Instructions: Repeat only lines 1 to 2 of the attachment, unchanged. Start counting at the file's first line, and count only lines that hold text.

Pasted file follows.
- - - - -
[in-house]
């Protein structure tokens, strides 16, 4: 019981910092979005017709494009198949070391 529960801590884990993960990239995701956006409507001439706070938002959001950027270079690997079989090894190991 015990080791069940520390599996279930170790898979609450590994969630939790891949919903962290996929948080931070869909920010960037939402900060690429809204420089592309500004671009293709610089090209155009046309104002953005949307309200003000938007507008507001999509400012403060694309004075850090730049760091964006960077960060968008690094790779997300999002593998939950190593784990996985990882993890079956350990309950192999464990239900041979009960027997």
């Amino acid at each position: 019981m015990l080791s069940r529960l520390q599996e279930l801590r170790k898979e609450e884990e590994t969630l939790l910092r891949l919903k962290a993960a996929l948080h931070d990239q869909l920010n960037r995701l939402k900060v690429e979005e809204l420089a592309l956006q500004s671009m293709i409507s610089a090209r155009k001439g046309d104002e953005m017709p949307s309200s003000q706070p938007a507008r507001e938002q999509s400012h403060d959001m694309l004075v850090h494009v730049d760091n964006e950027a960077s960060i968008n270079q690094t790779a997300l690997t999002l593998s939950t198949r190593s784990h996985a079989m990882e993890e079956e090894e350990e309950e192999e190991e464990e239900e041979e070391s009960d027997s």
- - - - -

[in-house]
């Protein structure tokens, strides 16, 4: 019981910092979005017709494009198949070391 529960801590884990993960990239995701956006409507001439706070938002959001950027270079690997079989090894190991 015990080791069940520390599996279930170790898979609450590994969630939790891949919903962290996929948080931070869909920010960037939402900060690429809204420089592309500004671009293709610089090209155009046309104002953005949307309200003000938007507008507001999509400012403060694309004075850090730049760091964006960077960060968008690094790779997300999002593998939950190593784990996985990882993890079956350990309950192999464990239900041979009960027997």